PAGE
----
For firewood to keep well—especially in places with heavy rain or snowfall—it needs to be properly stacked and stored.
A haphazard pile of firewood can easily soak up ground moisture. Should that happen, the wood may not properly season or it could even develop rot. And, when temperatures drop, these conditions may snuff out your hopes of kindling a fire.
Want to make sure that you always have a tinder-dry fuel supply? Check out our 5 tips for stacking and storing firewood.
#1 Pick a Stacking Style
There are several different ways to stack firewood. The optimal stacking method depends on the amount of firewood needed and the local weather conditions.
Many people who purchase pre-seasoned firewood will store it on commercial wood racks or in a shed. If you do plan to stack your cord wood outside, there are three natural ways to prevent the elements from taking their toll:
- The American Stack – The American method is to stack wood in a long, narrow, rectangular row with the direction of the wood changing with each additional layer. With this method, the initial layer is placed upon a pallet or water-proof material that prevents the firewood from touching the ground surface. Ideally, the stack should have at least a few inches of clearance between the woodpile and any structures.
- The German Holz Hausen – The German firewood stacking method may be the most complex (albeit efficient) method for stacking firewood. It allows you to store lots of firewood in a compact spae. With this tactic, you build a circular house of firewood, hence the name: holz hausen. Its design utilizes external airflow to keep the inner-facing pieces dry. Traditionally, the official German holz hausen is 10 feet in diameter and 10 feet tall, but if you don’t have enough wood or space, you can erect a smaller version.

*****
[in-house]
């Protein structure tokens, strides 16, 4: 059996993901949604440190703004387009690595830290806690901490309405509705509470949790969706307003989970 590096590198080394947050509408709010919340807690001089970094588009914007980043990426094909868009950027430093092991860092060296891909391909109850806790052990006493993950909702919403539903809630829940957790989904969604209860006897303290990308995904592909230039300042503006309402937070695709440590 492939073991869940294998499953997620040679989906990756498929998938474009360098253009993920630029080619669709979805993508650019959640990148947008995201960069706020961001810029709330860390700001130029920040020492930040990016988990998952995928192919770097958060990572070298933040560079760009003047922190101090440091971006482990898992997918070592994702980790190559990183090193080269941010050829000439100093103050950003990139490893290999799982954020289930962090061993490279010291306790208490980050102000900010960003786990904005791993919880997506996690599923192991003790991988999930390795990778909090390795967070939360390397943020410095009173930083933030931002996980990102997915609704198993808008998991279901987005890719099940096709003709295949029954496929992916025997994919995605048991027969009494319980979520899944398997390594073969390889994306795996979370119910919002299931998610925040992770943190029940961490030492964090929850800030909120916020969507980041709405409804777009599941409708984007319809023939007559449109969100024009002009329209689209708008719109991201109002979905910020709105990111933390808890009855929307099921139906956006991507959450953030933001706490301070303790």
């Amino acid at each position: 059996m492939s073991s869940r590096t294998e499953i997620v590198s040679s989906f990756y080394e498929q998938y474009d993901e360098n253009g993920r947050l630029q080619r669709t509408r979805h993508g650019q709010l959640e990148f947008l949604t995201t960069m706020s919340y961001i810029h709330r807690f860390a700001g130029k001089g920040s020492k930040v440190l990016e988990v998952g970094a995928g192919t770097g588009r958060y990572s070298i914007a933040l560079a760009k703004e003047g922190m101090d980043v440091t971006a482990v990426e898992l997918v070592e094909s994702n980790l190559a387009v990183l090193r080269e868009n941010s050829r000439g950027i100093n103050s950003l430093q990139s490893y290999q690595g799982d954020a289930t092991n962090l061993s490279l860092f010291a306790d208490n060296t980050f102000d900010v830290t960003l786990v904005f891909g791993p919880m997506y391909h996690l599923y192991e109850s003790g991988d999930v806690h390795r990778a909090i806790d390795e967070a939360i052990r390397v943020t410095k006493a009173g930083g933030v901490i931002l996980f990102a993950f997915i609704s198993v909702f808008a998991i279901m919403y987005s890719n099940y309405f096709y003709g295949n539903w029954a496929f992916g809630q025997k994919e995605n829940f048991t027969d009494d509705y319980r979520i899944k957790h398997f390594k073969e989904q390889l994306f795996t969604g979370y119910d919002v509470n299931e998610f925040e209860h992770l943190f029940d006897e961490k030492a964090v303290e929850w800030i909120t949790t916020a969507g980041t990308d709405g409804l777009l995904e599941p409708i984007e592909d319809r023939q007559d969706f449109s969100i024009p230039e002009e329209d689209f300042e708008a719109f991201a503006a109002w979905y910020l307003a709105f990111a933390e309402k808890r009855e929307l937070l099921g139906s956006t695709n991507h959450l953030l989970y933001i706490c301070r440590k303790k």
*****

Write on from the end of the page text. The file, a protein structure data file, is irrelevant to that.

- The Scandinavian Round – Similar to the holz hausen, the round stack is a compact method that’s designed to shed water. On the outside of the round, you create a circular stack of wood with the bark facing downwards. The inner circle is then filled with odd-sized or smaller pieces.
#2 Expose the Firewood
Wind and sun are good for wood. Rain is not. And this is especially important for unseasoned wood, which relies on the sun and wind to dry out the logs.
Ideally, firewood should be exposed to as much wind and sun as possible. Therefore, it’s better to keep the firewood in the open than inside a shed or barn.
#3 Keep Wood Elevated
Firewood, particularly cut firewood, is susceptible to moisture from the ground. That moisture can prevent the wood from properly seasoning or cause it to rot.
To prevent this, a stack’s base layer should not be touching the ground. Instead, place it atop a pallet, 2x4s, or a tarp.
#4 Leave Space Between Pieces of Firewood
Left in the elements, a firewood stack will inevitably be subject to inclement weather. Snow and rain is largely unavoidable. Accepting that, your goal should be to minimize water entry and maximize airflow so the stack can dry out faster.
When placing firewood, be sure to leave spaces between the pieces for circulation. Also, stack the logs with the bark facing upwards to add extra protection from the rain.
#5 Cover the Top with a Tarp
Finally, after you have made your stack, cover the top with a tarp and then anchor it down so it won’t blow away in bad weather. But, as Cabin Life warns: “Don’t completely cover a wood pile or stack with a tarp, as the moisture from the ground and firewood itself will not be able to escape, essentially steaming your firewood.”
So, cover the top third of the pile with the tarp. Doing so will help shield the stack from the worst of the rain and snow.
Find Your Firewood At Kurtz Bros., Inc.
If you want your firewood to be usable whenever you want to stoke a fire, you need to stack and store your firewood properly. By following the tips above, you can ensure that your wood is properly dried and ready to burn.
Do you need firewood to warm up your home this winter?
At Kurtz Bros., Inc., we sell high-quality seasoned wood that’s been cured and split. Whether you need firewood cord in full, 4x4 firewood, or a bundle, we carry all your home heating and firewood supplies.